China’s Coronavirus Could Hurt the Global Markets

The virus has already killed six people and made hundreds of people ill.

Consumers are reeling from the news that a new virus is quickly spreading across China. The coronavirus, which is also dubbed “Wuhan pneumonia” has already killed six people and has infected over 291 people. 

For many people, the virus is reminiscent of the SARS outbreak from 2003, which killed 800 people. The coronavirus is in the same family of viruses as a severe acute respiratory syndrome. 

But will the coronavirus reach the same level as the SARS outbreak? Let’s look at what is known about the virus so far.

What is happening with the coronavirus?

The virus causes a type of pneumonia and is believed to have originated at a wholesale seafood market in Wuhan. Wuhan is located at the center of China and is home to over 11 million people. 

According to the World Health Organization (WHO), the outbreak appears to have come from an animal source, though the source of the virus is unknown. The virus can spread between people and causes fever and labored breathing.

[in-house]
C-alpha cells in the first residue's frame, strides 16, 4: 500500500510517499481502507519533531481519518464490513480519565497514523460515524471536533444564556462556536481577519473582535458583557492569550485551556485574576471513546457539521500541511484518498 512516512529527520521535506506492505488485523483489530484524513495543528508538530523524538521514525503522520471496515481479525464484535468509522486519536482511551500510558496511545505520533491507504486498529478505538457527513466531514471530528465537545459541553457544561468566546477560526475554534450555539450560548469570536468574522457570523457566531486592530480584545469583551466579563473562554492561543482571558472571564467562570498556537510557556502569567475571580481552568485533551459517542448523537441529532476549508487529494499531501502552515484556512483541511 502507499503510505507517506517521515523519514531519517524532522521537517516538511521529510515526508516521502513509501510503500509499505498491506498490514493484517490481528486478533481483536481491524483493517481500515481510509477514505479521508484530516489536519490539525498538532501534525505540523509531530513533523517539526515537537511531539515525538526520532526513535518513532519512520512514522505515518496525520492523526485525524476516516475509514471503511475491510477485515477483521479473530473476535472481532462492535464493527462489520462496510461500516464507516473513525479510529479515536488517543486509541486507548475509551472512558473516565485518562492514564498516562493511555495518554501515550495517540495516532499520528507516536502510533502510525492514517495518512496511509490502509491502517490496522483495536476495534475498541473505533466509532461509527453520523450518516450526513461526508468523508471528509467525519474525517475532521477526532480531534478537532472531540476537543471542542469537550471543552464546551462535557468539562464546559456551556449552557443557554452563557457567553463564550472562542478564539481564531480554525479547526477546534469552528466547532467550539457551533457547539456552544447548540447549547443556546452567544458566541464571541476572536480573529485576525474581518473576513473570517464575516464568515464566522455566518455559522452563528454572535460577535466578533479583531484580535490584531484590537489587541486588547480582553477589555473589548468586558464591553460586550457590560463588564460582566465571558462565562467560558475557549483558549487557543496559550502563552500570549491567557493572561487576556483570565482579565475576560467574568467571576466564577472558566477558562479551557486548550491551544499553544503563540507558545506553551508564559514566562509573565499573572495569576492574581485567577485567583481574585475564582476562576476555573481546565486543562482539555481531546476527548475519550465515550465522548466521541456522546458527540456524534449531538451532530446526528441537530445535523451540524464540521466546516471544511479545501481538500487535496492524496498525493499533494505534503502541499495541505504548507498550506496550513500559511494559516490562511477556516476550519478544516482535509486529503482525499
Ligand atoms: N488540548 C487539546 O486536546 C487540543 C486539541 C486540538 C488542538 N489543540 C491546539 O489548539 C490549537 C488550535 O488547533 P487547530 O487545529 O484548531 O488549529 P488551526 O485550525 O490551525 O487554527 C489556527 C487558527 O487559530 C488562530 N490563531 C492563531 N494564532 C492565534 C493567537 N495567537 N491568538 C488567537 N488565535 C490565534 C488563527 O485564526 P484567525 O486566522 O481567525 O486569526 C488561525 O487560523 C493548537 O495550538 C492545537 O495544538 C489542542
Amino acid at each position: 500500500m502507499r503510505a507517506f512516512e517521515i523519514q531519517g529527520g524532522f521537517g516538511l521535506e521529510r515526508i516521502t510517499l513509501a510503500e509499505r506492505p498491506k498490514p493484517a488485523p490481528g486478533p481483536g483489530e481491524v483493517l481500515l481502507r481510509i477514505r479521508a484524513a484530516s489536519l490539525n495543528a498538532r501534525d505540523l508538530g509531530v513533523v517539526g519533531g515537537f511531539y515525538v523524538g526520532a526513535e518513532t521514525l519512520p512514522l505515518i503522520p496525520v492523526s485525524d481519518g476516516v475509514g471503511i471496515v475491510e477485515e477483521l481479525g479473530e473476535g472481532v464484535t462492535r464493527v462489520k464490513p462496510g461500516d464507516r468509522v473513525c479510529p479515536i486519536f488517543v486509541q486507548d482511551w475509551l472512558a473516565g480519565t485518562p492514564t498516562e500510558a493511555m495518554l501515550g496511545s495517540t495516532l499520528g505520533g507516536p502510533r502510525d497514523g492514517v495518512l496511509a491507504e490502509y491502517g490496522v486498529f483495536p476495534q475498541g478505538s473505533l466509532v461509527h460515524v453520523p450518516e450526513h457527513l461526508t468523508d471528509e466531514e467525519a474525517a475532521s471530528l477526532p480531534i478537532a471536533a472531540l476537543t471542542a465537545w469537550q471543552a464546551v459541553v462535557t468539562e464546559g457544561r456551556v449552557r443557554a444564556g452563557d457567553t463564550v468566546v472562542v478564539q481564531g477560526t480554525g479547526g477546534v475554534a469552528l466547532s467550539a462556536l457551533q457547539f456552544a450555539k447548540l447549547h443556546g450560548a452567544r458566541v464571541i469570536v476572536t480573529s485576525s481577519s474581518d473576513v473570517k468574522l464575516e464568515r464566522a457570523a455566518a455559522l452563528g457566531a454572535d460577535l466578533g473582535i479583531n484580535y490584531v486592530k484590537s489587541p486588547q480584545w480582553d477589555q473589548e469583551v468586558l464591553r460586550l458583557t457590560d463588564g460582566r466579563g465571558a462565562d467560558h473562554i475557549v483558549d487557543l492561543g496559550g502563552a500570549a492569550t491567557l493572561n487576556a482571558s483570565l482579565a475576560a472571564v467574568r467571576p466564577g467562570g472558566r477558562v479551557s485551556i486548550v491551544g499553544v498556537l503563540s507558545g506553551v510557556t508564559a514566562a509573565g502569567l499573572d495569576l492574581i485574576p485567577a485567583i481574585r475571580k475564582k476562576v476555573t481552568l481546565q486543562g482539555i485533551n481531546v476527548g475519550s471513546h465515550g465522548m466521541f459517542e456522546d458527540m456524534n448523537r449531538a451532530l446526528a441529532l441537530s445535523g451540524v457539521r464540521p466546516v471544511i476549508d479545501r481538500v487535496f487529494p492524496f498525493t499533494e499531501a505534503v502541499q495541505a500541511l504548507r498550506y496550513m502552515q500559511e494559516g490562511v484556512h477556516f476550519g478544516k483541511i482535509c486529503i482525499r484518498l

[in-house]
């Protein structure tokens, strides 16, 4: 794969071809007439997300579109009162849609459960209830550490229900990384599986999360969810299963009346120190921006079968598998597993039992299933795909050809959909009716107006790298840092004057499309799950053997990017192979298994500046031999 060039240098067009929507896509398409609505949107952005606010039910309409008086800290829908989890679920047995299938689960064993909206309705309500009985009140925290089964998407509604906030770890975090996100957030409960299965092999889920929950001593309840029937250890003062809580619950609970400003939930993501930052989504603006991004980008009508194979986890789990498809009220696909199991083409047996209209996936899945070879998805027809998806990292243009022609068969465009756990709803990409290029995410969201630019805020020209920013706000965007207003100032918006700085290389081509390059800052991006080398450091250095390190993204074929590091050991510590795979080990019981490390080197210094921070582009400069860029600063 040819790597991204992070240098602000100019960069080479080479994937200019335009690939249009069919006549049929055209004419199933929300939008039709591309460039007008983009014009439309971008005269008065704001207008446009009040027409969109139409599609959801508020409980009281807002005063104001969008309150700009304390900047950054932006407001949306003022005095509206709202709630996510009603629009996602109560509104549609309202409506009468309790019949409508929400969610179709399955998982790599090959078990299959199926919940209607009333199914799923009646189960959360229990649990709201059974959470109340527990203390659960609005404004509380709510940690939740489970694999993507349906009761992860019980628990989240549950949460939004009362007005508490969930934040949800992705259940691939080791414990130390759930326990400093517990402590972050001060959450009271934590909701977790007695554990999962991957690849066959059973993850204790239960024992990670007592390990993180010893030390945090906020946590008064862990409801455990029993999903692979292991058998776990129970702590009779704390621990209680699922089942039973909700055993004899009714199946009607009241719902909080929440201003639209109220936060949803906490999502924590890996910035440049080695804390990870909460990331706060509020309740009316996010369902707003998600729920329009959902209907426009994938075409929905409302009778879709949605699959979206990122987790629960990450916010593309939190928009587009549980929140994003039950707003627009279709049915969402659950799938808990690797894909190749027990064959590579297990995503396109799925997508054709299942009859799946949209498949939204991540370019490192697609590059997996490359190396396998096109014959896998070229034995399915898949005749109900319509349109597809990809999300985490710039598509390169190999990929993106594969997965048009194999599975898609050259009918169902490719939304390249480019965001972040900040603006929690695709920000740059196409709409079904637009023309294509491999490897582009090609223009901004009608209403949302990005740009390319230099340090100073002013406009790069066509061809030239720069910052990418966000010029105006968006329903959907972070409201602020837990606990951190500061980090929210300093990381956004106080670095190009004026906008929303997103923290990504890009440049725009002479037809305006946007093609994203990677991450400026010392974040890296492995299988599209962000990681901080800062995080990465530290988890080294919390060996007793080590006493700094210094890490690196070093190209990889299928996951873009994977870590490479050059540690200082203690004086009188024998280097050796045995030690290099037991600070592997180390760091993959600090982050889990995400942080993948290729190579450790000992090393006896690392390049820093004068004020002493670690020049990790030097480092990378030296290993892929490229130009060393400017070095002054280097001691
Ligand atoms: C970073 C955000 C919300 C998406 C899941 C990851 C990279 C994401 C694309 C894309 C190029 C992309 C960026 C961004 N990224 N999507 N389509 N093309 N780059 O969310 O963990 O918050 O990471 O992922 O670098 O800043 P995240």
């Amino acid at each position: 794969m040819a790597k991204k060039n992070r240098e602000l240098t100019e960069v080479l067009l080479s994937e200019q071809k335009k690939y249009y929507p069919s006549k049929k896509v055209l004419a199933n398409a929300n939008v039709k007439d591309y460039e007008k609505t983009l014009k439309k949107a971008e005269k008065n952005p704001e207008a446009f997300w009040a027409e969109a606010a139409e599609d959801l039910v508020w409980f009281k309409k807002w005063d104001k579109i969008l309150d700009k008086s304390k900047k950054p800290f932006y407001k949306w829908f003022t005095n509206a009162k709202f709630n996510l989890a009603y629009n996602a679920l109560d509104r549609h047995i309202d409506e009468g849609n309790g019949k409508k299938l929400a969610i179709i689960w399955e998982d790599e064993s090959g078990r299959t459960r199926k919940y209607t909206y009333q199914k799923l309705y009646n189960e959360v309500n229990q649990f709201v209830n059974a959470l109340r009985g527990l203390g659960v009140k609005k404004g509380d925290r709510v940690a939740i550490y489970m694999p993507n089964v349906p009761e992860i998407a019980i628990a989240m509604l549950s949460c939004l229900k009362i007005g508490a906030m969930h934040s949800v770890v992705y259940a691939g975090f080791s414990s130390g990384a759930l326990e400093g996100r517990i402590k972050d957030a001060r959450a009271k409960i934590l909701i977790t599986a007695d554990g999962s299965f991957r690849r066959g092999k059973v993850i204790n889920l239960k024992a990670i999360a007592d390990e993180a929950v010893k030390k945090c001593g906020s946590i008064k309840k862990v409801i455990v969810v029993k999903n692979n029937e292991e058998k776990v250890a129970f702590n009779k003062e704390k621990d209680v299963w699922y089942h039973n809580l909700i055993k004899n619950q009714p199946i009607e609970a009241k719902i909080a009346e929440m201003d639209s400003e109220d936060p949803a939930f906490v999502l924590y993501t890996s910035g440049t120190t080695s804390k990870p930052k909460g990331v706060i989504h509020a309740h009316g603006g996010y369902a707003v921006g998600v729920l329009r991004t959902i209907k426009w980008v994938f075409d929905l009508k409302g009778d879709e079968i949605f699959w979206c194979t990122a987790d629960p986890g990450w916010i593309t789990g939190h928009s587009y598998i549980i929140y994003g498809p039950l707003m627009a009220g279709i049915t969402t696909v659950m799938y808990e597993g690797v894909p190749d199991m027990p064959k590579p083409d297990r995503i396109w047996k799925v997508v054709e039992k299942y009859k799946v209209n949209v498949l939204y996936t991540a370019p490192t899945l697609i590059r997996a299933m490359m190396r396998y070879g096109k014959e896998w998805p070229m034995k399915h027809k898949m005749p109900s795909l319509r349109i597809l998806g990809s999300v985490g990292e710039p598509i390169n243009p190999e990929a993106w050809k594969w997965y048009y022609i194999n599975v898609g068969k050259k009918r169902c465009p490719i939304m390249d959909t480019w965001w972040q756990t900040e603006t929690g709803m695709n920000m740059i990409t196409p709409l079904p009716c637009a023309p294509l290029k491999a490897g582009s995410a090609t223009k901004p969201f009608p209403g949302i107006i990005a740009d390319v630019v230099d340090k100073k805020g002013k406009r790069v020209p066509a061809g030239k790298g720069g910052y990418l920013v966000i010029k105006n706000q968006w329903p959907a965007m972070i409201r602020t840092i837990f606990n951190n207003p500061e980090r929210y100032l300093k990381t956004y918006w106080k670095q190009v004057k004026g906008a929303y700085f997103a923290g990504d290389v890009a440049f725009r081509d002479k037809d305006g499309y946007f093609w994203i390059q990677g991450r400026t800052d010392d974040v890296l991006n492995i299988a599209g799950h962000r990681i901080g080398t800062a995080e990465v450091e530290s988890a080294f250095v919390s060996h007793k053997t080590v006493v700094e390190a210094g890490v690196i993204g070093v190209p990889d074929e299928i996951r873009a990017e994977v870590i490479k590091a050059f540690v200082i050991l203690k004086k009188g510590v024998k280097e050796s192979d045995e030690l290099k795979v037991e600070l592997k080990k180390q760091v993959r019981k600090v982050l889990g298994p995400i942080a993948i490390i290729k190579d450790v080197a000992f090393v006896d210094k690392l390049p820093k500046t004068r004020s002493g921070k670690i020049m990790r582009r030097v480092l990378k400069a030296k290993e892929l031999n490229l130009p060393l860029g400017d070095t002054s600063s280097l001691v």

The coronavirus has spread to other cities in China, as well as Thailand, Japan, and South Korea. And the WHO has warned that the virus will likely continue to spread.

The potential for the virus to spread is especially a concern given that the Lunar New Year holiday is approaching. This is typically a time when millions of people will travel overseas, which could increase the likelihood of transmissions. 

However, the WHO doesn’t expect the coronavirus to reach the same level the SARS outbreak did. For one thing, the coronavirus doesn’t appear to be as lethal as the SARS outbreak.

Not to mention, China has responded much more quickly to the coronavirus than it did with SARS. With the SARS outbreak, China took over four months to notify the WHO. 

In comparison, the Chinese government notified the WHO about the coronavirus last month when the outbreak began. 

Will markets be negatively affected?

Global markets will be affected by the coronavirus but analysts are expecting the impact to be minimal. According to Rory Green, an economist at the research firm TS Lombard, the impact should be short-lived, thanks to the quick response of the Chinese government.  

Other analysts speculate that travel companies could be affected by the outbreak since many people will be hesitant about traveling. The Chinese travel company already saw its stock drop 14% after consumers began canceling their travel plans for the Lunar New Year holiday.

Green concluded that the coronavirus would likely affect retail sales and tourism, but believes that growth will stay on trend at 7%.